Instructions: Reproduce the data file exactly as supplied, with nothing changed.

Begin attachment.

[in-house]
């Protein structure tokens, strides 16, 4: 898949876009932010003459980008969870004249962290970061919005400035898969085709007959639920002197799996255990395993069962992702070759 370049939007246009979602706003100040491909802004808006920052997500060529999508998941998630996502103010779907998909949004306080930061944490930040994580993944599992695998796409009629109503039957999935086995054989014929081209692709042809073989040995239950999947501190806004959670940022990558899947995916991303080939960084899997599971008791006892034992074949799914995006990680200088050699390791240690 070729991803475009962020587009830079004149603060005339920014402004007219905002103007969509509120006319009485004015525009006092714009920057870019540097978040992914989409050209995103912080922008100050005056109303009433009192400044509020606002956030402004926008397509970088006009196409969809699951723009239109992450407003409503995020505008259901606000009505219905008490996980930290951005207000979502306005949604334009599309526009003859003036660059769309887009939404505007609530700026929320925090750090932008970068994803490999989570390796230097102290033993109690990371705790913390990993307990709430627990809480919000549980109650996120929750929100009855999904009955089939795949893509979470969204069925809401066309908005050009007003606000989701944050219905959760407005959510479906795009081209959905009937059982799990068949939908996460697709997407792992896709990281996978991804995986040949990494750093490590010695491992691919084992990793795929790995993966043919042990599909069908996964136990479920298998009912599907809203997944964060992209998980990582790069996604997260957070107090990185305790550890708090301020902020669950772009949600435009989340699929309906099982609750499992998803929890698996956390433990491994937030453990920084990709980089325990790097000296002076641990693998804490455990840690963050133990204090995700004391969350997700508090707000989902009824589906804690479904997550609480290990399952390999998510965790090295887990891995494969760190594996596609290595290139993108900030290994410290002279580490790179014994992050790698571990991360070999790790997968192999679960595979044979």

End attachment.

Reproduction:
[in-house]
């Protein structure tokens, strides 16, 4: 898949876009932010003459980008969870004249962290970061919005400035898969085709007959639920002197799996255990395993069962992702070759 370049939007246009979602706003100040491909802004808006920052997500060529999508998941998630996502103010779907998909949004306080930061944490930040994580993944599992695998796409009629109503039957999935086995054989014929081209692709042809073989040995239950999947501190806004959670940022990558899947995916991303080939960084899997599971008791006892034992074949799914995006990680200088050699390791240690 070729991803475009962020587009830079004149603060005339920014402004007219905002103007969509509120006319009485004015525009006092714009920057870019540097978040992914989409050209995103912080922008100050005056109303009433009192400044509020606002956030402004926008397509970088006009196409969809699951723009239109992450407003409503995020505008259901606000009505219905008490996980930290951005207000979502306005949604334009599309526009003859003036660059769309887009939404505007609530700026929320925090750090932008970068994803490999989570390796230097102290033993109690990371705790913390990993307990709430627990809480919000549980109650996120929750929100009855999904009955089939795949893509979470969204069925809401066309908005050009007003606000989701944050219905959760407005959510479906795009081209959905009937059982799990068949939908996460697709997407792992896709990281996978991804995986040949990494750093490590010695491992691919084992990793795929790995993966043919042990599909069908996964136990479920298998009912599907809203997944964060992209998980990582790069996604997260957070107090990185305790550890708090301020902020669950772009949600435009989340699929309906099982609750499992998803929890698996956390433990491994937030453990920084990709980089325990790097000296002076641990693998804490455990840690963050133990204090995700004391969350997700508090707000989902009824589906804690479904997550609480290990399952390999998510965790090295887990891995494969760190594996596609290595290139993108900030290994410290002279580490790179014994992050790698571990991360070999790790997968192999679960595979044979």